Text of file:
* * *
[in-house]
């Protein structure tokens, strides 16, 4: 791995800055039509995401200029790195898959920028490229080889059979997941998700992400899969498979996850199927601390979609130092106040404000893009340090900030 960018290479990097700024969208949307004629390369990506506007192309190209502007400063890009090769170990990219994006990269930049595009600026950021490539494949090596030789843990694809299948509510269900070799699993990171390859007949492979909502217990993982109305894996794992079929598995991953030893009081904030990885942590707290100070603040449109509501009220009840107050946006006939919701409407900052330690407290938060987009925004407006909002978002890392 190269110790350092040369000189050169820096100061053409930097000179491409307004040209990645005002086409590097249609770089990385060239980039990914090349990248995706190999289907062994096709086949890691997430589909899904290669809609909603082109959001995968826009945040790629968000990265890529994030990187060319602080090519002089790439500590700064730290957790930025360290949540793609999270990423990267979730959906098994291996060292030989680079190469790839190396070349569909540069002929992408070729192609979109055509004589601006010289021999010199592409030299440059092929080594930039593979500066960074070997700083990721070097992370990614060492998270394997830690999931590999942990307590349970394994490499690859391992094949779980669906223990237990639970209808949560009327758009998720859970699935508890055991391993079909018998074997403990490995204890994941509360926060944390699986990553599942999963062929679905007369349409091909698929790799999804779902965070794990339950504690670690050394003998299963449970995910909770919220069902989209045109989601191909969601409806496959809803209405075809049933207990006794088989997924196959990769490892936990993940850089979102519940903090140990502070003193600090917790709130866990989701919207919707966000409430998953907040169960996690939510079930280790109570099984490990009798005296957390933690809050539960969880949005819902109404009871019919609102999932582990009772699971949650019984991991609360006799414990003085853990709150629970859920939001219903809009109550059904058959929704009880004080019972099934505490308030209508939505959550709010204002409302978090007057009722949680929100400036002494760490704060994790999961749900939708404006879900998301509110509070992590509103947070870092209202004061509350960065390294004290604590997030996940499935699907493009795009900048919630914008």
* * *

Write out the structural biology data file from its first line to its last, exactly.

[in-house]
């Protein structure tokens, strides 16, 4: 791995800055039509995401200029790195898959920028490229080889059979997941998700992400899969498979996850199927601390979609130092106040404000893009340090900030 960018290479990097700024969208949307004629390369990506506007192309190209502007400063890009090769170990990219994006990269930049595009600026950021490539494949090596030789843990694809299948509510269900070799699993990171390859007949492979909502217990993982109305894996794992079929598995991953030893009081904030990885942590707290100070603040449109509501009220009840107050946006006939919701409407900052330690407290938060987009925004407006909002978002890392 190269110790350092040369000189050169820096100061053409930097000179491409307004040209990645005002086409590097249609770089990385060239980039990914090349990248995706190999289907062994096709086949890691997430589909899904290669809609909603082109959001995968826009945040790629968000990265890529994030990187060319602080090519002089790439500590700064730290957790930025360290949540793609999270990423990267979730959906098994291996060292030989680079190469790839190396070349569909540069002929992408070729192609979109055509004589601006010289021999010199592409030299440059092929080594930039593979500066960074070997700083990721070097992370990614060492998270394997830690999931590999942990307590349970394994490499690859391992094949779980669906223990237990639970209808949560009327758009998720859970699935508890055991391993079909018998074997403990490995204890994941509360926060944390699986990553599942999963062929679905007369349409091909698929790799999804779902965070794990339950504690670690050394003998299963449970995910909770919220069902989209045109989601191909969601409806496959809803209405075809049933207990006794088989997924196959990769490892936990993940850089979102519940903090140990502070003193600090917790709130866990989701919207919707966000409430998953907040169960996690939510079930280790109570099984490990009798005296957390933690809050539960969880949005819902109404009871019919609102999932582990009772699971949650019984991991609360006799414990003085853990709150629970859920939001219903809009109550059904058959929704009880004080019972099934505490308030209508939505959550709010204002409302978090007057009722949680929100400036002494760490704060994790999961749900939708404006879900998301509110509070992590509103947070870092209202004061509350960065390294004290604590997030996940499935699907493009795009900048919630914008």